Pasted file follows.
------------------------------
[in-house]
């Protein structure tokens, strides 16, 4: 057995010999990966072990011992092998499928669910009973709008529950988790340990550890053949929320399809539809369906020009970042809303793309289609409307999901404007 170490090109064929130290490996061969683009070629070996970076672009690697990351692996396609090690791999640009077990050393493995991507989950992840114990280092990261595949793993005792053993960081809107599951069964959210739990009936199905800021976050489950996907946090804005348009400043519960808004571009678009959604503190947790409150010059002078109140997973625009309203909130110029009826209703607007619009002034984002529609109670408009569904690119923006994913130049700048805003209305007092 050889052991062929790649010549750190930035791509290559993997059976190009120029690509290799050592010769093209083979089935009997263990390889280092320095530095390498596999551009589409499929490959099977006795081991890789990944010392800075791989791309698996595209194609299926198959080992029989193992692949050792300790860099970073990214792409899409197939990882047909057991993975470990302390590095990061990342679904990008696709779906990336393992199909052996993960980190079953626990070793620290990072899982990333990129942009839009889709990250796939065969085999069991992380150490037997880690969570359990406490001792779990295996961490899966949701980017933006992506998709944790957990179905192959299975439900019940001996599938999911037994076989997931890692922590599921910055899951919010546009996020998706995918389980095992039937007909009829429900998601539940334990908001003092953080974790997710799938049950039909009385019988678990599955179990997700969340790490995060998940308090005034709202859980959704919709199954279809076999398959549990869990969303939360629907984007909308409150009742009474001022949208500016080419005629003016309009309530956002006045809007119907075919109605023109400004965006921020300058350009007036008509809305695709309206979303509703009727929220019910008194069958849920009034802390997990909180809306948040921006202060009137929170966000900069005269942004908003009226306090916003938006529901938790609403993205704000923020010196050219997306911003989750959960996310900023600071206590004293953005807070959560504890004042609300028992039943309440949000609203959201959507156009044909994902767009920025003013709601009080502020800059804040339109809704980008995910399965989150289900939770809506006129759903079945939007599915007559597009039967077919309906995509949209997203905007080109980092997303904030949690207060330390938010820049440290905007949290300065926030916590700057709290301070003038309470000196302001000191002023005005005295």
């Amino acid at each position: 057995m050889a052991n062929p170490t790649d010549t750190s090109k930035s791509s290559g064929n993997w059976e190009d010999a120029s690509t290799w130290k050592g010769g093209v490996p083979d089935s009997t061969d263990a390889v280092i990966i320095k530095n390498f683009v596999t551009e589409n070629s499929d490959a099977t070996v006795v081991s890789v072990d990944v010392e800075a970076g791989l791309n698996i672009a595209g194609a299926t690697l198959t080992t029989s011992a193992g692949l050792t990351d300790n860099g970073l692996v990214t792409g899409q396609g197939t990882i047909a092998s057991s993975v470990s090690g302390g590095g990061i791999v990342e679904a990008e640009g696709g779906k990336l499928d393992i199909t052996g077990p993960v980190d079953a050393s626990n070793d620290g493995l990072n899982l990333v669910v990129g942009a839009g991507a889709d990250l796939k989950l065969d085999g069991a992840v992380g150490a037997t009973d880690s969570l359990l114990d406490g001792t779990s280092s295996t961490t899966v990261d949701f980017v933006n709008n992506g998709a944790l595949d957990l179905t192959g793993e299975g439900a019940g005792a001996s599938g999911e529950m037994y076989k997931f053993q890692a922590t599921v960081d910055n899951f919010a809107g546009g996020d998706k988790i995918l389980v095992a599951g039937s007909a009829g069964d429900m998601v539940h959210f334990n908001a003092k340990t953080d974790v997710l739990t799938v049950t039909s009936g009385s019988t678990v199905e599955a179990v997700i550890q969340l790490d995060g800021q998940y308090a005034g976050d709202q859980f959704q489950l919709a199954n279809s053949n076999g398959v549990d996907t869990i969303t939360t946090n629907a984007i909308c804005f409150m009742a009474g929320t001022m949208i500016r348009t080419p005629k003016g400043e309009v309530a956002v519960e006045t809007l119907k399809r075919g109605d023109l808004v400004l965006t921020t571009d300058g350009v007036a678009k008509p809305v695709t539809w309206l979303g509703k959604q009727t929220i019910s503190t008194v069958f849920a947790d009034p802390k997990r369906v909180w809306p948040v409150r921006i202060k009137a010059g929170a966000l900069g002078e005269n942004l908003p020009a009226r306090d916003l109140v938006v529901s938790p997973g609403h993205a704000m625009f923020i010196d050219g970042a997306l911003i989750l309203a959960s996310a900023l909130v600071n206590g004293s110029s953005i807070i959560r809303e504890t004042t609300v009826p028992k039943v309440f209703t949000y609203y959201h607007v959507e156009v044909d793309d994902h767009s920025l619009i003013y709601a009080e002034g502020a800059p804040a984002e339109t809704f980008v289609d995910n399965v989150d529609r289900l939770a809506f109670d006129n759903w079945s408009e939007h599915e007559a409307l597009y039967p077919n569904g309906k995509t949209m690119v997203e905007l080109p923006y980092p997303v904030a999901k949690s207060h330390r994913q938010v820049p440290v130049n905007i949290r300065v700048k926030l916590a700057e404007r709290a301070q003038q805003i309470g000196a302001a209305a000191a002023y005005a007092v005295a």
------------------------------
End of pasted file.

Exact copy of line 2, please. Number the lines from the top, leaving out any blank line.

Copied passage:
């Protein structure tokens, strides 16, 4: 057995010999990966072990011992092998499928669910009973709008529950988790340990550890053949929320399809539809369906020009970042809303793309289609409307999901404007 170490090109064929130290490996061969683009070629070996970076672009690697990351692996396609090690791999640009077990050393493995991507989950992840114990280092990261595949793993005792053993960081809107599951069964959210739990009936199905800021976050489950996907946090804005348009400043519960808004571009678009959604503190947790409150010059002078109140997973625009309203909130110029009826209703607007619009002034984002529609109670408009569904690119923006994913130049700048805003209305007092 050889052991062929790649010549750190930035791509290559993997059976190009120029690509290799050592010769093209083979089935009997263990390889280092320095530095390498596999551009589409499929490959099977006795081991890789990944010392800075791989791309698996595209194609299926198959080992029989193992692949050792300790860099970073990214792409899409197939990882047909057991993975470990302390590095990061990342679904990008696709779906990336393992199909052996993960980190079953626990070793620290990072899982990333990129942009839009889709990250796939065969085999069991992380150490037997880690969570359990406490001792779990295996961490899966949701980017933006992506998709944790957990179905192959299975439900019940001996599938999911037994076989997931890692922590599921910055899951919010546009996020998706995918389980095992039937007909009829429900998601539940334990908001003092953080974790997710799938049950039909009385019988678990599955179990997700969340790490995060998940308090005034709202859980959704919709199954279809076999398959549990869990969303939360629907984007909308409150009742009474001022949208500016080419005629003016309009309530956002006045809007119907075919109605023109400004965006921020300058350009007036008509809305695709309206979303509703009727929220019910008194069958849920009034802390997990909180809306948040921006202060009137929170966000900069005269942004908003009226306090916003938006529901938790609403993205704000923020010196050219997306911003989750959960996310900023600071206590004293953005807070959560504890004042609300028992039943309440949000609203959201959507156009044909994902767009920025003013709601009080502020800059804040339109809704980008995910399965989150289900939770809506006129759903079945939007599915007559597009039967077919309906995509949209997203905007080109980092997303904030949690207060330390938010820049440290905007949290300065926030916590700057709290301070003038309470000196302001000191002023005005005295």